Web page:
Not only did he assume charge from his home on April 1 of this year, the MD was forced by circumstances to rethink, redeploy and re-energise the workforce, redrawing the plans for the present and the future. In an interaction with DTNext, he narrates the story so far.
Early phase as MD: On March 24, when the lockdown was announced, no one anticipated the scale of the pandemic. Our initial expectations of it lasting for about 3-4 weeks, went awry. Our first response to the lockdown was to focus on ensuring employees’ safety while simultaneously trying to have the business continuity in place. Throughout the lockdown period, we have had an ongoing and continuous communication programme through video ‘Town Hall’ meetings, sharing updates and the plans with the employees.
Green Shoots in realty: As the sequential unlocking happened, we began to witness a bit of activity in the real estate space and in the last month or so have been seeing green shoots in this segment. Enquiries in sub-Rs 60 lakh segment has been quite encouraging, reaching the Jan-Feb levels. But, one should remember the 12-18 months leading up to the lockdown witnessed a severe realty slowdown. And there were a lot of headwinds for the sector, as a whole. Issues plaguing the industry, multiplied. Against that backdrop, for the industry to recover to the Jan/Feb levels is a positive sign. While the salaried segment is the first off the block in terms of a comeback and the demand for bigger gated community is also up, high-ticket investment is still not happening. Buyers seem to still be waiting for the ‘good deal’ in the high-end premium segment as they weigh options against other investment avenues. Also, the gestation period between enquiries and sales is increasing for the larger properties.
Redeploying resources: We are at around 50% of the pre-COVID levels in terms of disbursements. We had planned for growth to be stagnant in the initial lockdown phase, and hence the focus was on
collections. We moved key sales personnel into recovery operations, thereby marshalling our resources. This redeployment strategy has worked well for us since April, leading to fairly successful outcomes.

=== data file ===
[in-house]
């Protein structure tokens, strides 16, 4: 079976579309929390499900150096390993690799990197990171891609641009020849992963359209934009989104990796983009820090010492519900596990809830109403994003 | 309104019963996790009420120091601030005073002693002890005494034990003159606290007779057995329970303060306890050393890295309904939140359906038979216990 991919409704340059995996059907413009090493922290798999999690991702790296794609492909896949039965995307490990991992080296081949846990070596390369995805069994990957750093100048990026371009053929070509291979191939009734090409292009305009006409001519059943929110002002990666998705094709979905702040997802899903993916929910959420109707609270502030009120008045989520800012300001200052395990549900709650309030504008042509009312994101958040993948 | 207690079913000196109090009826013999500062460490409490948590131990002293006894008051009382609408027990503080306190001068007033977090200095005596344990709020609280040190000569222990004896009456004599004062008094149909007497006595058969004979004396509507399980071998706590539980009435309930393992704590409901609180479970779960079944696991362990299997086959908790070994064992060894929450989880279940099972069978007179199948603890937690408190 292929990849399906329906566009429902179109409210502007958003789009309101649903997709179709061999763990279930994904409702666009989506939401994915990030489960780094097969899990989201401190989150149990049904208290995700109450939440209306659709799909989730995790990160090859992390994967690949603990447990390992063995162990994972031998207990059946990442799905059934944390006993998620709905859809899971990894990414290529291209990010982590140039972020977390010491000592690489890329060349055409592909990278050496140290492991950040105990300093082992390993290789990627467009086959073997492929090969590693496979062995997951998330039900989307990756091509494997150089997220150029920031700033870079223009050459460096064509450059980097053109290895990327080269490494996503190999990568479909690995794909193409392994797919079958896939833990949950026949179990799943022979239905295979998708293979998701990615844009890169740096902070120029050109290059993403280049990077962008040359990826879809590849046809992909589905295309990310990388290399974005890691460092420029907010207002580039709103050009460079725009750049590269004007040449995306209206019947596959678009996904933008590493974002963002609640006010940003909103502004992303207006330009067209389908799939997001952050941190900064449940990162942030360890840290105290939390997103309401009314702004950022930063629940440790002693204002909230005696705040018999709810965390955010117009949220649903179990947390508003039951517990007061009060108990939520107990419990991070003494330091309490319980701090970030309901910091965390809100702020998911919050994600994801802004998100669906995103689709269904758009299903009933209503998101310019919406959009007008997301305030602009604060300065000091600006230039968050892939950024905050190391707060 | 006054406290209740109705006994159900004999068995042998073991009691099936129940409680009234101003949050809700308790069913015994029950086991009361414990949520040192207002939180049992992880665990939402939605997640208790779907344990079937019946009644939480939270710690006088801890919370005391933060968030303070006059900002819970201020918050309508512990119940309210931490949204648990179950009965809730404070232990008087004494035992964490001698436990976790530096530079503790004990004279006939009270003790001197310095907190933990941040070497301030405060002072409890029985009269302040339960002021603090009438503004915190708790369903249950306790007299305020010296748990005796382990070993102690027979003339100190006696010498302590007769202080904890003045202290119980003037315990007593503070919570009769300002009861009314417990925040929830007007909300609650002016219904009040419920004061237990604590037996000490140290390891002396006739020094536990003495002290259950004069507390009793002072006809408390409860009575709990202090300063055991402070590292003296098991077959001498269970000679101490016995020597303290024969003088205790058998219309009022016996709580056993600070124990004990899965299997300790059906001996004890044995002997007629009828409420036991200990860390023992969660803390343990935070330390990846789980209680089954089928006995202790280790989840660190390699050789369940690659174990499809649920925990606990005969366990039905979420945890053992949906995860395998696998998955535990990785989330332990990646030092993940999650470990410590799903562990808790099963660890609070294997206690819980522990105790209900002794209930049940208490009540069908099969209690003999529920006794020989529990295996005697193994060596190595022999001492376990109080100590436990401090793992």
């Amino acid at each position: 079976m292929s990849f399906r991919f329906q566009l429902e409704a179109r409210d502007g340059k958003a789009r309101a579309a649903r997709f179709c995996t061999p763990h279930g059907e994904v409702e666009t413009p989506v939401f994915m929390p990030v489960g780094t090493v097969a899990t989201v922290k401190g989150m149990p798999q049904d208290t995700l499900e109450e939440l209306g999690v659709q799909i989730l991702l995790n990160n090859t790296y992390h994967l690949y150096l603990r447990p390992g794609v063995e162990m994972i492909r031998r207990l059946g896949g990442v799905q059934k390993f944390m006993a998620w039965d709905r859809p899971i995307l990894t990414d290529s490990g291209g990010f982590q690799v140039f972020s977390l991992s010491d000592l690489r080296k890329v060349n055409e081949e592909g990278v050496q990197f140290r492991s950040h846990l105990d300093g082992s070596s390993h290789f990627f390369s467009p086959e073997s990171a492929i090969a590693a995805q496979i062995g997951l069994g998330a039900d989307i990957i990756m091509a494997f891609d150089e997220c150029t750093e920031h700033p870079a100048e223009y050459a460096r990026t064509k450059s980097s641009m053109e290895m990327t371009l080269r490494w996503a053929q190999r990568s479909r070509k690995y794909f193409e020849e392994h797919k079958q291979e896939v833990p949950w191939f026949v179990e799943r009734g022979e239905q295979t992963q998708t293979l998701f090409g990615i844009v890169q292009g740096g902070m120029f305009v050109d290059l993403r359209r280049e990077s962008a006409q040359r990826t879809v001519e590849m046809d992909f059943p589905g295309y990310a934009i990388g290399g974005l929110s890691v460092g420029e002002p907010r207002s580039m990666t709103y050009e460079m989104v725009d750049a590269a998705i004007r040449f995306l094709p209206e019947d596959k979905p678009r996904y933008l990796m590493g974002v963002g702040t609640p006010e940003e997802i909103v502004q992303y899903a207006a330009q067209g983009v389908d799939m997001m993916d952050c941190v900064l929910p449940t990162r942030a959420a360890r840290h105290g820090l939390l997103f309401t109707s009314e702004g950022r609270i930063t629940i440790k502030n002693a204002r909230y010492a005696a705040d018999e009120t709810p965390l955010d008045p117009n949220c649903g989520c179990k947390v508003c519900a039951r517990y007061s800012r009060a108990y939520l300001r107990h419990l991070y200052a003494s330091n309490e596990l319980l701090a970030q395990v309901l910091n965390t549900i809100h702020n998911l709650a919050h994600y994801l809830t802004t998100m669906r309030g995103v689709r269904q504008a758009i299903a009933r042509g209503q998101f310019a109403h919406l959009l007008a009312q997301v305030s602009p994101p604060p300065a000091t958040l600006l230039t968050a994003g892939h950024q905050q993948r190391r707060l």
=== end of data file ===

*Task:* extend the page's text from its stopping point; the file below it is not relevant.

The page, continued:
Growth target: Our objective is not to chase topline but profitable growth. Our focus is clearly on recovery with the pulse on maintaining a strong portfolio. While we achieved around Rs 2,100 cr disbursements last year, given the lockdown (full and partial) in the H1 of the year, our target is to achieve disbursements of around Rs 1,500 cr this year. Enquiries are increasing from NRI returnees in Kerala. But that picture is still hazy and we have to wait and see as to how this pans out.
Investment in digitisation: We are investing in a digital approval process and hope to launch phase 1 by December. We are looking at a paperless approval process, wherever possible. We will also look at
digitising the technical processes in the next phase, leveraging Sundaram Finance’s distribution arm’s national presence. While we are not planning to open new branches this year, we will work closely with Sundaram Direct, the distribution arm of SF. They have around 500 branches, including in markets where we are not present. They source home loans for us and we hope to leverage their presence even more this year.
Disbursement trends in first six months: We continue to look at portfolio acquisitions. A key noticeable trend this year is the shift to tier 2 towns in terms of disbursements. There is a perceptible change in the contribution from tier 2 cities. Self-construction houses and smaller-sized apartments are on the rise in these locations. Mysuru, Hassan, Mangaluru, Namakkal, Pollachi, Mettupalayam and such places have made good contributions to the disbursements this year compared to what they did last year. Ticket sizes are around Rs 25 lakh, which is in line with our philosophy of going retail and spreading our risks.
Fundraising: In the first six months of the year, using the current interest rate regime, we raised funds to the extent of around Rs 2,500 cr. We plan to raise another Rs 2,000 cr in the next six months to manage the asset liability mismatch and rejig the liabilities book, to stay relevant. Also, financing old age homes could be the next wave, a significant development waiting to happen in the post-COVID era.